Royal Bank of Scotland is trialling two standalone digital banks under its NatWest brand, as the lender mulls whether to launch a raft of online-only products to market.
A senior source at the lender told the Press Association that a handful of SME customers are now testing one of the standalone banking platforms aimed at business banking clients.
It is understood that the lender’s chief executive in charge of commercial and private banking, Alison Rose, is overseeing the SME banking trial project, which falls under its NatWest brand.
RBS is also trialling a separate digital NatWest retail bank that would serve everyday customers, with both projects among a number of online banking programmes currently under development.
It is unclear how soon either project could hit the market if approved.
The lender’s decision to trial the two standalone banks under the NatWest, rather than RBS brand, follows new rankings from the Competition and Markets Authority showing RBS coming last out of 14 banks on overall service quality on business banking.
NatWest, in comparison, came sixth.
Reports emerged earlier this month that HSBC is working on its own digital bank for businesses banking, which could launch as early as this year.
It was also reported that that digital challenger Starling was helping RBS with a secret project to build a standalone bank.
If RBS’ product gets the green light, it would help modernise the lender’s offering just as smaller challengers prepare to woo business customers away from RBS.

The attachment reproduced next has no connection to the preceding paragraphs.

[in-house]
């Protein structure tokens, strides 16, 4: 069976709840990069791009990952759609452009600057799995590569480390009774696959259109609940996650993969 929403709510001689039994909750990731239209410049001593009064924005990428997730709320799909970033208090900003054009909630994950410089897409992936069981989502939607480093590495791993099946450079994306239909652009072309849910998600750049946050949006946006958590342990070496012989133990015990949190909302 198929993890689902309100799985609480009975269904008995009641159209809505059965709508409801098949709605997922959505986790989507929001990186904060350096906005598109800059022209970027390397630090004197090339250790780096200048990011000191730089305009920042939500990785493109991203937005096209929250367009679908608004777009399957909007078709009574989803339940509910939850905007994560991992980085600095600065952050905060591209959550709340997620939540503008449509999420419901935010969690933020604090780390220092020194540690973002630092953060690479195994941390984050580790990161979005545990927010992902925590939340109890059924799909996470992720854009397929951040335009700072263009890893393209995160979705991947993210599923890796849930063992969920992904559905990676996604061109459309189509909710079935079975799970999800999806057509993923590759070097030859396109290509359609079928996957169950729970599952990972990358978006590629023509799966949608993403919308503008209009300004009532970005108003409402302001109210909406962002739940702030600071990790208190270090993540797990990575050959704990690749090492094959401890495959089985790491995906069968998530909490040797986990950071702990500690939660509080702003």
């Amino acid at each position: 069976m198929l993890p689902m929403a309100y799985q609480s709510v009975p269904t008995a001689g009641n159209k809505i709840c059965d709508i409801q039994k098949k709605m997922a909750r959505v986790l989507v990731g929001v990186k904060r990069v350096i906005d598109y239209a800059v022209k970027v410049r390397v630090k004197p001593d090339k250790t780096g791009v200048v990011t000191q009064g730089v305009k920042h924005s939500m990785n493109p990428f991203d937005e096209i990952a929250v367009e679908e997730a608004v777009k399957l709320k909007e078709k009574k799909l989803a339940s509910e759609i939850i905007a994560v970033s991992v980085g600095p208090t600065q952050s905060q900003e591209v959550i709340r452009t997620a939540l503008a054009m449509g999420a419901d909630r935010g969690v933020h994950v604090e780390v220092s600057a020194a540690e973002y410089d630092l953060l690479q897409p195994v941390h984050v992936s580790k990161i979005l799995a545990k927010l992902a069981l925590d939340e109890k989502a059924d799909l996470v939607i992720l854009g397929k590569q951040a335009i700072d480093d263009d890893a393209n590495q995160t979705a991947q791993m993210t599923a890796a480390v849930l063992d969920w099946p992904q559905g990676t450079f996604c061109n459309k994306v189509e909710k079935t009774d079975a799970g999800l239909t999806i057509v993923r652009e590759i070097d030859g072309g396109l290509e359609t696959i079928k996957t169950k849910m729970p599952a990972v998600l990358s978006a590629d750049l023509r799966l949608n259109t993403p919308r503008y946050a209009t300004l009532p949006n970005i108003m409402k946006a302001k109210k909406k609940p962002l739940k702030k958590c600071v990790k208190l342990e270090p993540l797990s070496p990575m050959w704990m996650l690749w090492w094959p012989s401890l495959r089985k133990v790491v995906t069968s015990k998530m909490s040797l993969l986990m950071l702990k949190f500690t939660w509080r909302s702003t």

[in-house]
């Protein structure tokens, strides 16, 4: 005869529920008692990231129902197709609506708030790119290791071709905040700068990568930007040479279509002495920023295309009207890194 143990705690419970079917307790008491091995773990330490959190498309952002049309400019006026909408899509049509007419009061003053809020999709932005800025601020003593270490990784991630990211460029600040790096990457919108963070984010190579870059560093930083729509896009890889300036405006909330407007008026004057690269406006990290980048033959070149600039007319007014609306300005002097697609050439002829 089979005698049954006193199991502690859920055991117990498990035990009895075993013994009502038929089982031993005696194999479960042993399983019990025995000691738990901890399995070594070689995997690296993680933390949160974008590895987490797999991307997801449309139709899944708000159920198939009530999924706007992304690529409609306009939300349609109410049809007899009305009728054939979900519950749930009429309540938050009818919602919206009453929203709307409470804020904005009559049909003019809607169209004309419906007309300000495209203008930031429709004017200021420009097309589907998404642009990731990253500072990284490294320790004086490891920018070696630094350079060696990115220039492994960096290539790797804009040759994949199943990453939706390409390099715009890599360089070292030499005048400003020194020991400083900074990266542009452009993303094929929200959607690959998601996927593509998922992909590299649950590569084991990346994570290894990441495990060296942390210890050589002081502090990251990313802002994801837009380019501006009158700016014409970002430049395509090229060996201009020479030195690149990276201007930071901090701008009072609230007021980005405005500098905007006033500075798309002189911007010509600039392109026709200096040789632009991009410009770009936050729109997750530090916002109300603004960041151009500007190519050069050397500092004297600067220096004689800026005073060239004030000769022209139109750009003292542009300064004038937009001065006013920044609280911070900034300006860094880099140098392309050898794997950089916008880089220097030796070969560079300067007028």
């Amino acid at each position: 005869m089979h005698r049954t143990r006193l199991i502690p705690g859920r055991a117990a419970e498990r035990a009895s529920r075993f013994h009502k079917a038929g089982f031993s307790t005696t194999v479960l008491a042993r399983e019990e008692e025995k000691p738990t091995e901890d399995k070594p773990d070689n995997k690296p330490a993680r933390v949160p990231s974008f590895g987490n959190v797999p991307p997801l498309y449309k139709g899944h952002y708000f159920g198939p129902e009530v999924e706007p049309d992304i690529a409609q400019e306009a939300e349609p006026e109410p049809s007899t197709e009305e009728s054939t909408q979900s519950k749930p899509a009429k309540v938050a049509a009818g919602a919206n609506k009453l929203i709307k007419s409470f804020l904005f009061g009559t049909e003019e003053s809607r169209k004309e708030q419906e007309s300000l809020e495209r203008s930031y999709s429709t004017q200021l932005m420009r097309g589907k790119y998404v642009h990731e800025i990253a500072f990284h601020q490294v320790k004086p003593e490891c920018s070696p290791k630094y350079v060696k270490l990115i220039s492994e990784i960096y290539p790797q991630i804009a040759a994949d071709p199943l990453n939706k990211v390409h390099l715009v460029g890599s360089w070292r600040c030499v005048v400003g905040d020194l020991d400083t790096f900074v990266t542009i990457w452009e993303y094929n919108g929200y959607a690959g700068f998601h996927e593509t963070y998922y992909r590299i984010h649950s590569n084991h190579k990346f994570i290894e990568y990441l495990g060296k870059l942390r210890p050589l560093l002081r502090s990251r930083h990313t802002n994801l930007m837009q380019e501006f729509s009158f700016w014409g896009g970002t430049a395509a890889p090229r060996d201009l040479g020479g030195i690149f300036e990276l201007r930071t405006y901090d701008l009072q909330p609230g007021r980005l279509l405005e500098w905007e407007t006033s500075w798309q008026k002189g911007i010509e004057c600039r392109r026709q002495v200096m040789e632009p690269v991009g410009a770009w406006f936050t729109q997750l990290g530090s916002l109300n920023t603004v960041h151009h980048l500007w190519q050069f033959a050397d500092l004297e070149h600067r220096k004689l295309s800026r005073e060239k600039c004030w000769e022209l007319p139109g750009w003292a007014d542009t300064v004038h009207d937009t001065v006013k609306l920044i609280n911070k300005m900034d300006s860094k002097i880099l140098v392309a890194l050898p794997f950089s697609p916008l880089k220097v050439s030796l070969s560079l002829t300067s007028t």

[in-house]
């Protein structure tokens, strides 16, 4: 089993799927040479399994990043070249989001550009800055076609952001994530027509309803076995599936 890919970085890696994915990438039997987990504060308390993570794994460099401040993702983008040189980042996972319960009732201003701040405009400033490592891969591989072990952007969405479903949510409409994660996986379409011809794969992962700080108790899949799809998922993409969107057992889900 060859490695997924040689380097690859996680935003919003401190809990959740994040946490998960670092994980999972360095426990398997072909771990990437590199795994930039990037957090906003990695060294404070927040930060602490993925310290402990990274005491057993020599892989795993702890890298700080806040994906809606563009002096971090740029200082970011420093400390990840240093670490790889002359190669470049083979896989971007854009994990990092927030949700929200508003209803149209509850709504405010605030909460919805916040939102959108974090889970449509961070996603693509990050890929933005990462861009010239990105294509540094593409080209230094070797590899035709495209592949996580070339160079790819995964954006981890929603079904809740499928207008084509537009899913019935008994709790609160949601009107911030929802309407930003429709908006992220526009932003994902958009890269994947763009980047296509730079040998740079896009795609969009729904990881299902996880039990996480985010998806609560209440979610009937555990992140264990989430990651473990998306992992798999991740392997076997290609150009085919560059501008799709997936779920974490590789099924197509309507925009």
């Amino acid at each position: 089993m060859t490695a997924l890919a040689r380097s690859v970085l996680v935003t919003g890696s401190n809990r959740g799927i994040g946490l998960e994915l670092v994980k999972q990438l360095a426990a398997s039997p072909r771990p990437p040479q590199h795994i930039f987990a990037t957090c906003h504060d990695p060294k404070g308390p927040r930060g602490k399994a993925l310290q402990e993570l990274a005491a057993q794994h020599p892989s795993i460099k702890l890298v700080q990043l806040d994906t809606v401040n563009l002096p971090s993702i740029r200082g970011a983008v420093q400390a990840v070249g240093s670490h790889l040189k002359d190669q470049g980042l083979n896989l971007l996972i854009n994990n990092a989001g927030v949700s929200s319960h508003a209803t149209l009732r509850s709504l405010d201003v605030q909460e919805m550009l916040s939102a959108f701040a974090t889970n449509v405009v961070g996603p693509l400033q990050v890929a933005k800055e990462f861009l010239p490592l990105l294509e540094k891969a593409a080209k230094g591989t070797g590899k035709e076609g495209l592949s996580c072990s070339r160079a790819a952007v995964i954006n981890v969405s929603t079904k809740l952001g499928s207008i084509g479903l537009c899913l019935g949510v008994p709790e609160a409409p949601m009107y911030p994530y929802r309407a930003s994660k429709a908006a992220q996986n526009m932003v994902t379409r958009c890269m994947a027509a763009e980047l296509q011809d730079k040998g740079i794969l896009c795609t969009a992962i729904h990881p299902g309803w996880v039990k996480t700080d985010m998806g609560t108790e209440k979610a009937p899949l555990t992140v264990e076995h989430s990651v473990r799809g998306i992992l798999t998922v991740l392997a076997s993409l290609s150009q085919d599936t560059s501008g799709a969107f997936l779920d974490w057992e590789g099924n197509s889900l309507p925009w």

The likes of Metro Bank, TSB, CYBG, and Starling are expected to bid for a portion of a £775 million fund meant to promote competition for banking services to small and medium-sized enterprises.
The cash comes from RBS as part of conditions attached to its £45 billion Government bailout during the financial crisis and replaced plans for the lender to sell off a portion of its ts SME banking business.
RBS is still trying to shake-off a poor reputation in business banking, with its now-defunct Global Restructuring Group (GRG) having been accused of pushing firms towards failure in the hope of picking up assets on the cheap.
But the lender was recently let off the hook in a recent ruling by City regulator the Financial Conduct Authority (FCA).
The FCA concluded last month that GRG’s activities were not within its remit, and that action against senior management in the GRG for lack of fitness and propriety “would not have reasonable prospects of success”.
But the GRG issue has been revived by the SME Alliance – a small business group that lobbies for fair treatment by banks and advisers – which is launching its own probe into GRG’s actions.
RBS is still around 62% owned by the taxpayer following its bailout, but the Government has committed to selling down its stake in the coming years.
A digital push among UK banks has gained speed as more nimble challengers continue to gain market share.
Legacy digital infrastructure has been a major issue for big incumbents like RBS, increasing the attraction of launching standalone banks with technology built from scratch.
IT issues complicated RBS plans to spin off a portion of its SME banking business as Williams & Glyn, resulting instead in the £775 million pot to fund banking competition in the UK as part of its state bailout conditions.
Challenger TSB – which was spun out of Lloyds Banking Group – felt the full force of IT failures earlier this year when it tried to finally move off of Lloyds’ IT platform onto a new one developed by its Spanish owner Sabadell.